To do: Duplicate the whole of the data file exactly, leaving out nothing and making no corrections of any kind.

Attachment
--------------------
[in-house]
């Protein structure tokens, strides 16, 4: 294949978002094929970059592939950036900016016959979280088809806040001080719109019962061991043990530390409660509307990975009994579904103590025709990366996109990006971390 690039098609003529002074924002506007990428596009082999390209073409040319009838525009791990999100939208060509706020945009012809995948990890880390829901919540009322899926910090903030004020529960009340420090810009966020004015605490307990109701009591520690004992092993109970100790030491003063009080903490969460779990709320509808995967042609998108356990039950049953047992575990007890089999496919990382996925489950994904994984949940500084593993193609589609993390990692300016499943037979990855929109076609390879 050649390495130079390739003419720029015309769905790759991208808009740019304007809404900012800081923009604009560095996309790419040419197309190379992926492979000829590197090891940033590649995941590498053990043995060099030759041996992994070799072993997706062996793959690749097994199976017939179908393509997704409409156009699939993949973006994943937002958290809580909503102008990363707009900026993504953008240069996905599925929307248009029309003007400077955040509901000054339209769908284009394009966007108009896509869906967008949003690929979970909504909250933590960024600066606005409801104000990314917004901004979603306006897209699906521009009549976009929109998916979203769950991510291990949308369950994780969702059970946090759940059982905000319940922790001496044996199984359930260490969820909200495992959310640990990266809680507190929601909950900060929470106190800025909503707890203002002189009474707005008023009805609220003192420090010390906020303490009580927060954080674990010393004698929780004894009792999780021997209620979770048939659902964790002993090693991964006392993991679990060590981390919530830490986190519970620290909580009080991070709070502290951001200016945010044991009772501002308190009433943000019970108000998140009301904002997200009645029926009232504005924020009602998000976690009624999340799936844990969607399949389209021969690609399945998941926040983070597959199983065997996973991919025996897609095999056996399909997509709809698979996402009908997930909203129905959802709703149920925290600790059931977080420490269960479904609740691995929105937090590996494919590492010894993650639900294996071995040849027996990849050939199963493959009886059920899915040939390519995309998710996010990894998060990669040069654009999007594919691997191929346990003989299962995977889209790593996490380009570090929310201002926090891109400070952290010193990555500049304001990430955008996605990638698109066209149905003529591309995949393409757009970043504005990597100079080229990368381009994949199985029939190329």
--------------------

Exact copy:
[in-house]
């Protein structure tokens, strides 16, 4: 294949978002094929970059592939950036900016016959979280088809806040001080719109019962061991043990530390409660509307990975009994579904103590025709990366996109990006971390 690039098609003529002074924002506007990428596009082999390209073409040319009838525009791990999100939208060509706020945009012809995948990890880390829901919540009322899926910090903030004020529960009340420090810009966020004015605490307990109701009591520690004992092993109970100790030491003063009080903490969460779990709320509808995967042609998108356990039950049953047992575990007890089999496919990382996925489950994904994984949940500084593993193609589609993390990692300016499943037979990855929109076609390879 050649390495130079390739003419720029015309769905790759991208808009740019304007809404900012800081923009604009560095996309790419040419197309190379992926492979000829590197090891940033590649995941590498053990043995060099030759041996992994070799072993997706062996793959690749097994199976017939179908393509997704409409156009699939993949973006994943937002958290809580909503102008990363707009900026993504953008240069996905599925929307248009029309003007400077955040509901000054339209769908284009394009966007108009896509869906967008949003690929979970909504909250933590960024600066606005409801104000990314917004901004979603306006897209699906521009009549976009929109998916979203769950991510291990949308369950994780969702059970946090759940059982905000319940922790001496044996199984359930260490969820909200495992959310640990990266809680507190929601909950900060929470106190800025909503707890203002002189009474707005008023009805609220003192420090010390906020303490009580927060954080674990010393004698929780004894009792999780021997209620979770048939659902964790002993090693991964006392993991679990060590981390919530830490986190519970620290909580009080991070709070502290951001200016945010044991009772501002308190009433943000019970108000998140009301904002997200009645029926009232504005924020009602998000976690009624999340799936844990969607399949389209021969690609399945998941926040983070597959199983065997996973991919025996897609095999056996399909997509709809698979996402009908997930909203129905959802709703149920925290600790059931977080420490269960479904609740691995929105937090590996494919590492010894993650639900294996071995040849027996990849050939199963493959009886059920899915040939390519995309998710996010990894998060990669040069654009999007594919691997191929346990003989299962995977889209790593996490380009570090929310201002926090891109400070952290010193990555500049304001990430955008996605990638698109066209149905003529591309995949393409757009970043504005990597100079080229990368381009994949199985029939190329």